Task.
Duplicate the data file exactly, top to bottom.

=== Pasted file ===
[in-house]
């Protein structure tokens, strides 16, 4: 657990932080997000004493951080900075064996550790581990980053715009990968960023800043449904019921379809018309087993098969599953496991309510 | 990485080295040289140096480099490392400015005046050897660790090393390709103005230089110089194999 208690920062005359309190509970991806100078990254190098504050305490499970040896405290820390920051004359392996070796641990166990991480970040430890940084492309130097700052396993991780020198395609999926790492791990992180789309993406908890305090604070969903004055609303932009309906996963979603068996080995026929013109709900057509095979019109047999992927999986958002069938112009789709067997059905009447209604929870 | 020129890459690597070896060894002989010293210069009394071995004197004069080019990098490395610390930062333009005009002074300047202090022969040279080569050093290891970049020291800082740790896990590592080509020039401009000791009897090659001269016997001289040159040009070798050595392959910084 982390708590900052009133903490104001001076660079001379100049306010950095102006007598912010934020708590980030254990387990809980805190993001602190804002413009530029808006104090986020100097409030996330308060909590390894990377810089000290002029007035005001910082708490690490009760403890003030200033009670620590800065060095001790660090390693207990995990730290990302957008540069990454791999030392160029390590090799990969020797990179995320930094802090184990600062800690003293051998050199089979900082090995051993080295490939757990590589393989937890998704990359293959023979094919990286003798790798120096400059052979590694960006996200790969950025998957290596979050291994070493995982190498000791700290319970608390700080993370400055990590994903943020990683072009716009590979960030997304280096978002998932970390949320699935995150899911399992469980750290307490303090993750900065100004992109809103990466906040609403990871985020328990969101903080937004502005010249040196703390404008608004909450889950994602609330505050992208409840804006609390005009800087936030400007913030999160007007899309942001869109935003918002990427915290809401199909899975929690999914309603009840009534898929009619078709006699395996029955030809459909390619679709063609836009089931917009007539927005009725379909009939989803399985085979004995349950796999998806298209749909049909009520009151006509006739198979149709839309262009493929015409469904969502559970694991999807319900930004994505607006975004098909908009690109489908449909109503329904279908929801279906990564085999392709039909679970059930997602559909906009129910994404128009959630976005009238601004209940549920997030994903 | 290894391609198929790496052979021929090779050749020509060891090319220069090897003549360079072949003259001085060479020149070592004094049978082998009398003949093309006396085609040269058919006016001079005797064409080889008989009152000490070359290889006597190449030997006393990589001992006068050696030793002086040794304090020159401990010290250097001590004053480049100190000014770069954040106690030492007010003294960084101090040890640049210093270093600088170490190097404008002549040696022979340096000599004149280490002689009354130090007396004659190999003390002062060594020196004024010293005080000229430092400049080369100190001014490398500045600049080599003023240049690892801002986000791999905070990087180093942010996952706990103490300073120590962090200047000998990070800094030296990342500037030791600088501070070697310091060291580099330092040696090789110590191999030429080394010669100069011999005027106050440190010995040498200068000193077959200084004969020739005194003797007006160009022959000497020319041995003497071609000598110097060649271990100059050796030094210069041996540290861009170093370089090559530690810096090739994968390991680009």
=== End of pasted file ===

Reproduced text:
[in-house]
């Protein structure tokens, strides 16, 4: 657990932080997000004493951080900075064996550790581990980053715009990968960023800043449904019921379809018309087993098969599953496991309510 | 990485080295040289140096480099490392400015005046050897660790090393390709103005230089110089194999 208690920062005359309190509970991806100078990254190098504050305490499970040896405290820390920051004359392996070796641990166990991480970040430890940084492309130097700052396993991780020198395609999926790492791990992180789309993406908890305090604070969903004055609303932009309906996963979603068996080995026929013109709900057509095979019109047999992927999986958002069938112009789709067997059905009447209604929870 | 020129890459690597070896060894002989010293210069009394071995004197004069080019990098490395610390930062333009005009002074300047202090022969040279080569050093290891970049020291800082740790896990590592080509020039401009000791009897090659001269016997001289040159040009070798050595392959910084 982390708590900052009133903490104001001076660079001379100049306010950095102006007598912010934020708590980030254990387990809980805190993001602190804002413009530029808006104090986020100097409030996330308060909590390894990377810089000290002029007035005001910082708490690490009760403890003030200033009670620590800065060095001790660090390693207990995990730290990302957008540069990454791999030392160029390590090799990969020797990179995320930094802090184990600062800690003293051998050199089979900082090995051993080295490939757990590589393989937890998704990359293959023979094919990286003798790798120096400059052979590694960006996200790969950025998957290596979050291994070493995982190498000791700290319970608390700080993370400055990590994903943020990683072009716009590979960030997304280096978002998932970390949320699935995150899911399992469980750290307490303090993750900065100004992109809103990466906040609403990871985020328990969101903080937004502005010249040196703390404008608004909450889950994602609330505050992208409840804006609390005009800087936030400007913030999160007007899309942001869109935003918002990427915290809401199909899975929690999914309603009840009534898929009619078709006699395996029955030809459909390619679709063609836009089931917009007539927005009725379909009939989803399985085979004995349950796999998806298209749909049909009520009151006509006739198979149709839309262009493929015409469904969502559970694991999807319900930004994505607006975004098909908009690109489908449909109503329904279908929801279906990564085999392709039909679970059930997602559909906009129910994404128009959630976005009238601004209940549920997030994903 | 290894391609198929790496052979021929090779050749020509060891090319220069090897003549360079072949003259001085060479020149070592004094049978082998009398003949093309006396085609040269058919006016001079005797064409080889008989009152000490070359290889006597190449030997006393990589001992006068050696030793002086040794304090020159401990010290250097001590004053480049100190000014770069954040106690030492007010003294960084101090040890640049210093270093600088170490190097404008002549040696022979340096000599004149280490002689009354130090007396004659190999003390002062060594020196004024010293005080000229430092400049080369100190001014490398500045600049080599003023240049690892801002986000791999905070990087180093942010996952706990103490300073120590962090200047000998990070800094030296990342500037030791600088501070070697310091060291580099330092040696090789110590191999030429080394010669100069011999005027106050440190010995040498200068000193077959200084004969020739005194003797007006160009022959000497020319041995003497071609000598110097060649271990100059050796030094210069041996540290861009170093370089090559530690810096090739994968390991680009």